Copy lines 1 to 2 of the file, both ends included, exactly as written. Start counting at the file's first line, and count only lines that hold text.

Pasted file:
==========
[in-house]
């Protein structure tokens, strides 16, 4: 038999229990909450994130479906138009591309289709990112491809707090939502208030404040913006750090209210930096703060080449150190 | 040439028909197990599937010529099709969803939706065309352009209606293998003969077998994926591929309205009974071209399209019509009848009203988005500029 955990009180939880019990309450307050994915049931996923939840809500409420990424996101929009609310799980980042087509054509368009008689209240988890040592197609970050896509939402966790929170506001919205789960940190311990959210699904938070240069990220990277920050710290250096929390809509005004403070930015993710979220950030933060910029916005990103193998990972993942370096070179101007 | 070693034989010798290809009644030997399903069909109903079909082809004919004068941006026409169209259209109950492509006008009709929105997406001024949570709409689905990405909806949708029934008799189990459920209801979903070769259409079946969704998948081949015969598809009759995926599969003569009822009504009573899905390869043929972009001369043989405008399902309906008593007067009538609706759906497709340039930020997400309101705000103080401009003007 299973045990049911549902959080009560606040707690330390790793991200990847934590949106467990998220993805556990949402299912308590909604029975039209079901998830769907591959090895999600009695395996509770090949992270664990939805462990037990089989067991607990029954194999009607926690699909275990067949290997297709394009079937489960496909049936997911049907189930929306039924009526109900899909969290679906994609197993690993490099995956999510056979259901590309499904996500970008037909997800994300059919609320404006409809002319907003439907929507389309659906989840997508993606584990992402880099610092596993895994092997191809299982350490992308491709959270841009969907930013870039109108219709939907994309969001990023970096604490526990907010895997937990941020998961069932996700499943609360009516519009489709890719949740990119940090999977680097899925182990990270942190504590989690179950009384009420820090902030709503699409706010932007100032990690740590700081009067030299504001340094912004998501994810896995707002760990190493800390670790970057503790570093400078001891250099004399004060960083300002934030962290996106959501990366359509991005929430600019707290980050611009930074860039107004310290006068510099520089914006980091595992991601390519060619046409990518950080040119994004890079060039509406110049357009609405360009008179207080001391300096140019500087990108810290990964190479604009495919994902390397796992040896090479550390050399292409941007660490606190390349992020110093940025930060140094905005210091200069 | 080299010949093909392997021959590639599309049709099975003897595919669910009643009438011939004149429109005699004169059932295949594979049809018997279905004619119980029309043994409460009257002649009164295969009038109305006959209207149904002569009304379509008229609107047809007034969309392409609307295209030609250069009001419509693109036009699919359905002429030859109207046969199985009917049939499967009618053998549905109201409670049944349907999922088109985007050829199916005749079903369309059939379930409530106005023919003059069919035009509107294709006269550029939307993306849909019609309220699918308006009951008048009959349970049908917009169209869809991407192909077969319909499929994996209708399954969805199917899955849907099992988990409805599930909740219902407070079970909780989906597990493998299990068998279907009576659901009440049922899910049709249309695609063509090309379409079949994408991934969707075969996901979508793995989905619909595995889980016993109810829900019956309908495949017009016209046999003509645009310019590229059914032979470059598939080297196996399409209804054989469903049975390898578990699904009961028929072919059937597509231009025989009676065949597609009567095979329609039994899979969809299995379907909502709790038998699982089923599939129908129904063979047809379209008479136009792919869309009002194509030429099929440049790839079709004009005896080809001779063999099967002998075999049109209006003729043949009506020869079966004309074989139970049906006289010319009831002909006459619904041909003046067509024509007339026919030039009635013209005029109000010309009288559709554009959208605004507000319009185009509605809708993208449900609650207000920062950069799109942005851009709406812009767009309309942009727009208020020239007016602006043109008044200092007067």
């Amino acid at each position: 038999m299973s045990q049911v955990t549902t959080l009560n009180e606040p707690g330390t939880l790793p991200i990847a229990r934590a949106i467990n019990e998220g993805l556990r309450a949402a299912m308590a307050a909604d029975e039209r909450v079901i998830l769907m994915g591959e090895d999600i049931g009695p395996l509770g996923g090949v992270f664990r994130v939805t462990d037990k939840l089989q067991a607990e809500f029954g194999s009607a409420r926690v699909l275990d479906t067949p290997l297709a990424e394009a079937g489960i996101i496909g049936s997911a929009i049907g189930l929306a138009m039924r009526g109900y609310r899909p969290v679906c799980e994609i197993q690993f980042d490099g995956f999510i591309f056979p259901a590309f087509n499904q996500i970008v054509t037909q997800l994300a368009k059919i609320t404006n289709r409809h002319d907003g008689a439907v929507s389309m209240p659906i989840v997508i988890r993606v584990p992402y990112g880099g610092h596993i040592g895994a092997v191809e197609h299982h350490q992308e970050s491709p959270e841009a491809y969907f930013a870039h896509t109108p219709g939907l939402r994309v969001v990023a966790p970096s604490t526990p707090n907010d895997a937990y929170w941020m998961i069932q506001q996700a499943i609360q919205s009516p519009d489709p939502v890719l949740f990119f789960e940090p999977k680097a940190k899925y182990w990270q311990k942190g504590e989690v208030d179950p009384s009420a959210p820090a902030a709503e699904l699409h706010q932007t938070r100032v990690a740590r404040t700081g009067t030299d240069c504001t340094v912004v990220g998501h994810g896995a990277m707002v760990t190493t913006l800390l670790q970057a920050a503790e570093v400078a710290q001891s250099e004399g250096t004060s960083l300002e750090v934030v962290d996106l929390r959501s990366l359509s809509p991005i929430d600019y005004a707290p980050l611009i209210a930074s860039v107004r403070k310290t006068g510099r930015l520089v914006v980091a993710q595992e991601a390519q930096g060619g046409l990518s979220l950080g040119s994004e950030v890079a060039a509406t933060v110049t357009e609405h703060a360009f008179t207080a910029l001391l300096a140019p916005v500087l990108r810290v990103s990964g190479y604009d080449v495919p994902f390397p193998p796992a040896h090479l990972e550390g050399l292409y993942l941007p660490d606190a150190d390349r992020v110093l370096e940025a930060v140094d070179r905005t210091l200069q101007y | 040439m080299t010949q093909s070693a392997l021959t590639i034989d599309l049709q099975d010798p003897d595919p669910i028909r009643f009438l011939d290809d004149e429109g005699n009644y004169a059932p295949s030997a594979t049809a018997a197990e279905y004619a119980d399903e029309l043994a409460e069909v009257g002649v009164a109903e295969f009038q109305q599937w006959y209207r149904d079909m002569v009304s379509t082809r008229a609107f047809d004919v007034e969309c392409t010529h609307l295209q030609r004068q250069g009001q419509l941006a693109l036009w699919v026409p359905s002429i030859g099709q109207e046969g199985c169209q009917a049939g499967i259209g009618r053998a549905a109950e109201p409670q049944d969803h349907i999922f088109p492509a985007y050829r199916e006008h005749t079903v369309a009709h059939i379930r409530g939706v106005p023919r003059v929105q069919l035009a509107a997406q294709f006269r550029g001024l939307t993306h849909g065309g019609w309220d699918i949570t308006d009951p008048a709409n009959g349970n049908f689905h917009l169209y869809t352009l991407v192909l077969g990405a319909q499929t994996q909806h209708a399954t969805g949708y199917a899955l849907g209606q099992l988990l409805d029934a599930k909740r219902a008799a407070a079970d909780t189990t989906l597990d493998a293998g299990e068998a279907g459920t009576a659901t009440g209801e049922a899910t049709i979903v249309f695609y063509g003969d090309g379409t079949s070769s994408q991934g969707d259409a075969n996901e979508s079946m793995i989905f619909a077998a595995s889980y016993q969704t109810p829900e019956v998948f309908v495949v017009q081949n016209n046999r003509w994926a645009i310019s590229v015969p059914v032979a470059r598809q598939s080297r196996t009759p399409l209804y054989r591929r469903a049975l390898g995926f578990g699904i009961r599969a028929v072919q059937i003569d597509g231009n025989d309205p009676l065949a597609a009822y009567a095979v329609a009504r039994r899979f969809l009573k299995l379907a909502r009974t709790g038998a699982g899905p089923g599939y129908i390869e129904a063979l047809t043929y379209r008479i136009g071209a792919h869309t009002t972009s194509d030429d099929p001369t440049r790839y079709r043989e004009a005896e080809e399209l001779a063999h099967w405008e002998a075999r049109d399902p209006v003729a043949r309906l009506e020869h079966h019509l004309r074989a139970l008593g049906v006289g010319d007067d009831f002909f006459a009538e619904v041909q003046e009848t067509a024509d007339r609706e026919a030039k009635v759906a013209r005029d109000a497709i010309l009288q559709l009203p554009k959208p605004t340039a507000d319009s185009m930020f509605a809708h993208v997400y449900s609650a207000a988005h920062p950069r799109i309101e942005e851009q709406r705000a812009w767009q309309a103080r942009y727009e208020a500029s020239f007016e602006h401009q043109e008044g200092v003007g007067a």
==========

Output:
[in-house]
């Protein structure tokens, strides 16, 4: 038999229990909450994130479906138009591309289709990112491809707090939502208030404040913006750090209210930096703060080449150190 | 040439028909197990599937010529099709969803939706065309352009209606293998003969077998994926591929309205009974071209399209019509009848009203988005500029 955990009180939880019990309450307050994915049931996923939840809500409420990424996101929009609310799980980042087509054509368009008689209240988890040592197609970050896509939402966790929170506001919205789960940190311990959210699904938070240069990220990277920050710290250096929390809509005004403070930015993710979220950030933060910029916005990103193998990972993942370096070179101007 | 070693034989010798290809009644030997399903069909109903079909082809004919004068941006026409169209259209109950492509006008009709929105997406001024949570709409689905990405909806949708029934008799189990459920209801979903070769259409079946969704998948081949015969598809009759995926599969003569009822009504009573899905390869043929972009001369043989405008399902309906008593007067009538609706759906497709340039930020997400309101705000103080401009003007 299973045990049911549902959080009560606040707690330390790793991200990847934590949106467990998220993805556990949402299912308590909604029975039209079901998830769907591959090895999600009695395996509770090949992270664990939805462990037990089989067991607990029954194999009607926690699909275990067949290997297709394009079937489960496909049936997911049907189930929306039924009526109900899909969290679906994609197993690993490099995956999510056979259901590309499904996500970008037909997800994300059919609320404006409809002319907003439907929507389309659906989840997508993606584990992402880099610092596993895994092997191809299982350490992308491709959270841009969907930013870039109108219709939907994309969001990023970096604490526990907010895997937990941020998961069932996700499943609360009516519009489709890719949740990119940090999977680097899925182990990270942190504590989690179950009384009420820090902030709503699409706010932007100032990690740590700081009067030299504001340094912004998501994810896995707002760990190493800390670790970057503790570093400078001891250099004399004060960083300002934030962290996106959501990366359509991005929430600019707290980050611009930074860039107004310290006068510099520089914006980091595992991601390519060619046409990518950080040119994004890079060039509406110049357009609405360009008179207080001391300096140019500087990108810290990964190479604009495919994902390397796992040896090479550390050399292409941007660490606190390349992020110093940025930060140094905005210091200069 | 080299010949093909392997021959590639599309049709099975003897595919669910009643009438011939004149429109005699004169059932295949594979049809018997279905004619119980029309043994409460009257002649009164295969009038109305006959209207149904002569009304379509008229609107047809007034969309392409609307295209030609250069009001419509693109036009699919359905002429030859109207046969199985009917049939499967009618053998549905109201409670049944349907999922088109985007050829199916005749079903369309059939379930409530106005023919003059069919035009509107294709006269550029939307993306849909019609309220699918308006009951008048009959349970049908917009169209869809991407192909077969319909499929994996209708399954969805199917899955849907099992988990409805599930909740219902407070079970909780989906597990493998299990068998279907009576659901009440049922899910049709249309695609063509090309379409079949994408991934969707075969996901979508793995989905619909595995889980016993109810829900019956309908495949017009016209046999003509645009310019590229059914032979470059598939080297196996399409209804054989469903049975390898578990699904009961028929072919059937597509231009025989009676065949597609009567095979329609039994899979969809299995379907909502709790038998699982089923599939129908129904063979047809379209008479136009792919869309009002194509030429099929440049790839079709004009005896080809001779063999099967002998075999049109209006003729043949009506020869079966004309074989139970049906006289010319009831002909006459619904041909003046067509024509007339026919030039009635013209005029109000010309009288559709554009959208605004507000319009185009509605809708993208449900609650207000920062950069799109942005851009709406812009767009309309942009727009208020020239007016602006043109008044200092007067």